4) Discuss a federal law that grants that federal government the legal right to make private information on U.S. citizens available to the public, and whether or not you agree with this law.
The federal law which has come along after 9/11 that makes private information on U.S. citizens public or that may be the closet is the United and Strengthening America by Providing Appropriate Tools Required to intercept and Obstruct terrorism Act of 2001 (USA Patriot Act) is an act of the U.S. Congress signed into law by President George W. Bush on Oct. 26, 2001.
Essentially, it serves as a means of cutting down on limitations that law- enforcement groups were saddled with as they applied to searching telephone, e-mail communications, medical, financial, and other records as it applies to individuals suspected of being involved in terrorism. Furthermore, it added onto the existing authority of the Secretary of Treasury in how they could regulate financial restrictions. Finally, it gave immigration authorities more power to detain and deport immigrants who were suspected of plotting of being part of terrorist activities. People who are in favor of the Patriot Act, like that it allows law-enforcement to use surveillance against suspected terrorists, conduct investigations without outside interference and the ability to search business records in the national security cases without a mountain of red tape.
The staunch opponents of the Act, however, hate that it gives the FBI seemingly unlimited power over “any tangible thing” that it absolves the authorities from having to have probable cause and that is expands the government’s right to search private property of owners without notice to the owner. (Opposing Views Website Patriot Act: Pros and Cons by Alex Groberman copyright May 30, 2011) I am opposed to the Patriot Act. The reason is it gives agencies such as the FBI and CIA way too much power to investigate whoever and wherever they see fit. These organizations over a period of time are known to have some form of corruption. If this kind of power gets in the wrong hands, the consequences would be devastating. Not just for the citizens, but the integrity of those same law-enforcement agencies that are sworn to protect us will be seriously compromised.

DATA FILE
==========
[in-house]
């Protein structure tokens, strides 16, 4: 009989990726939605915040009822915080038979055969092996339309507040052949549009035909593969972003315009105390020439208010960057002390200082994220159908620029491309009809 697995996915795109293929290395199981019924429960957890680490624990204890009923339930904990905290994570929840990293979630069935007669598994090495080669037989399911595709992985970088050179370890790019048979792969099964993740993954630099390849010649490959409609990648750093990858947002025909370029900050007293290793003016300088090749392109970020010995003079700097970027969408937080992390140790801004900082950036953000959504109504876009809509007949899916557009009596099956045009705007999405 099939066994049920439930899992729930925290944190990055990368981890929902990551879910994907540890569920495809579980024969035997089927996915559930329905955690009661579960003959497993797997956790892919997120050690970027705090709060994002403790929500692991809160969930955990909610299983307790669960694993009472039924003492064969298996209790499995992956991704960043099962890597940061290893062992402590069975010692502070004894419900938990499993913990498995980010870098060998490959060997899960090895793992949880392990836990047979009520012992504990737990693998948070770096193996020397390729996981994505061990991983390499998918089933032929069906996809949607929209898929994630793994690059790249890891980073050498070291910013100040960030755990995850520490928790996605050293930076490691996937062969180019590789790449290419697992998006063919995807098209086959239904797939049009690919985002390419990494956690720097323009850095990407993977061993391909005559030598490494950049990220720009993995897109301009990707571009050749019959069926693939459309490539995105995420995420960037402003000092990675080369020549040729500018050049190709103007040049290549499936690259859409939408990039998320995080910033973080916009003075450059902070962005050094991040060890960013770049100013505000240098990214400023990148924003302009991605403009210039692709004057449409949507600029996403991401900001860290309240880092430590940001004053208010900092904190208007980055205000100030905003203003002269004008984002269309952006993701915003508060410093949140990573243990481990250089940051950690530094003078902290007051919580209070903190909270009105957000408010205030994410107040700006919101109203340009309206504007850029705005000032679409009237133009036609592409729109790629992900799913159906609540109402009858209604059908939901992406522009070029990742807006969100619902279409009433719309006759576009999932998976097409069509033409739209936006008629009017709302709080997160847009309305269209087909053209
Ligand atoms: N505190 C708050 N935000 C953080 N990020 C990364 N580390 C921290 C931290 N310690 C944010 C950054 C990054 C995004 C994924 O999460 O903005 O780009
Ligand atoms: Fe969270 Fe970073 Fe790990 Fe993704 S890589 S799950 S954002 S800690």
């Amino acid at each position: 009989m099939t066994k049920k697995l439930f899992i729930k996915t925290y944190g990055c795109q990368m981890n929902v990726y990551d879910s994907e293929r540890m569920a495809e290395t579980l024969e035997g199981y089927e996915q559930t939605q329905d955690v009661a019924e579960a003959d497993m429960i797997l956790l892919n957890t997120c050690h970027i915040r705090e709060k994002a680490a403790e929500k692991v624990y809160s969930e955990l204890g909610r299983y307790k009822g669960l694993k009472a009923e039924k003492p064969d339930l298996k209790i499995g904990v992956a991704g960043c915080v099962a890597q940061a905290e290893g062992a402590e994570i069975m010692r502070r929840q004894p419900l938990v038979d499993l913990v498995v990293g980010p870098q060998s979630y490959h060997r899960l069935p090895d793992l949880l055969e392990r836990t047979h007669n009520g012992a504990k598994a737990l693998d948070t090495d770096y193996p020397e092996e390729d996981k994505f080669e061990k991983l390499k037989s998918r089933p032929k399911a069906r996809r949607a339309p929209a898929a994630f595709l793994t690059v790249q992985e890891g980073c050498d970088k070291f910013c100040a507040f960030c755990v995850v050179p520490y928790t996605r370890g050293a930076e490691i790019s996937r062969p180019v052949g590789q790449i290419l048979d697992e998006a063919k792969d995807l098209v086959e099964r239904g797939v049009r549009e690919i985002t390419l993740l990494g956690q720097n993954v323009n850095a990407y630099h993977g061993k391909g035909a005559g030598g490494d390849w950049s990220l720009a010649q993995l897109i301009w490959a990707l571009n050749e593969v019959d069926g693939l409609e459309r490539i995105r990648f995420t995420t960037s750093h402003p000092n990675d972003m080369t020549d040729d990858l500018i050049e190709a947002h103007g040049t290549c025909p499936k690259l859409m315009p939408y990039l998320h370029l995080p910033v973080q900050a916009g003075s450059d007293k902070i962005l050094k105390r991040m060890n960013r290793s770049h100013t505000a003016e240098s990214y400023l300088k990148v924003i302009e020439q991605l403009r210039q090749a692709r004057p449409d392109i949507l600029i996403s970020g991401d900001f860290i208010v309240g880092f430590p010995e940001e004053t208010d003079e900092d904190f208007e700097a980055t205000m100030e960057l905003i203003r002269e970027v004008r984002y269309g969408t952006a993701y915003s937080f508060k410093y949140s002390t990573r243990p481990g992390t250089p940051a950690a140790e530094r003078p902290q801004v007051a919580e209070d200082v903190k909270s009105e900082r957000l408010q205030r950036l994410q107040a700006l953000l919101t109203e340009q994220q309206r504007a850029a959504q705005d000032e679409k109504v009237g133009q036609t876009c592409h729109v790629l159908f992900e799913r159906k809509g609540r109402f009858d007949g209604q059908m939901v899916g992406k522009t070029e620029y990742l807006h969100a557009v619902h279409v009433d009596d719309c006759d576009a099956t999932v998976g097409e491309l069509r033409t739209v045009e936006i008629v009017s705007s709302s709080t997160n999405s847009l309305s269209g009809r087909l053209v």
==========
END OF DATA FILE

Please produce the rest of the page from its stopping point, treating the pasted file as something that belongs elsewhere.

5)Determine whether there are “electronic privacy laws” that can prevent Others from having access to “private information” as well as how effective they are.
The Electronic Communications Privacy Act (1986) Congress passed the Electronic Privacy Act (ECA) to expand the scope of existing federal wiretap laws, such as the Wiretap Act, to include protection for electronic communications. ECPA expanded the privacy protections of the Wiretap Act in five significant ways:
1) ECPA broadened the scope of privileged communications to include all forms of electronic transmissions, including video, text, audio, and data. 2) ECPA eliminated the requirement that communications be transmitted via common carrier to receive legal protection. 3) ECPA maintained restrictions on the interception messages in transmission and adds a prohibition on access to stored electronic communications. 4) ECPA responded to the Supreme Court’s ruling in Smith v. Maryland (June 1979) that telephone toll records are not private and restricts law-enforcement access to transaction information pertaining to users of electronic communication services. 5) ECA broadened the reach of the Wiretap Act by restricting both government and private access to communications. (EPIC. Org (Electronic Privacy Information Center)
Search Cloud Computing by Margaret Rouse: Copyright Dec 2010
Information Commissioner’s Office (ICO) Website, What Security Measures Should I take To Protect the Personal Data I Hold?
Opposing Views Website Patriot Act: Pros and Cons
By: Alex Groberman copyright May 30, 2011
EPIC. Org (Electronic Privacy Information Center)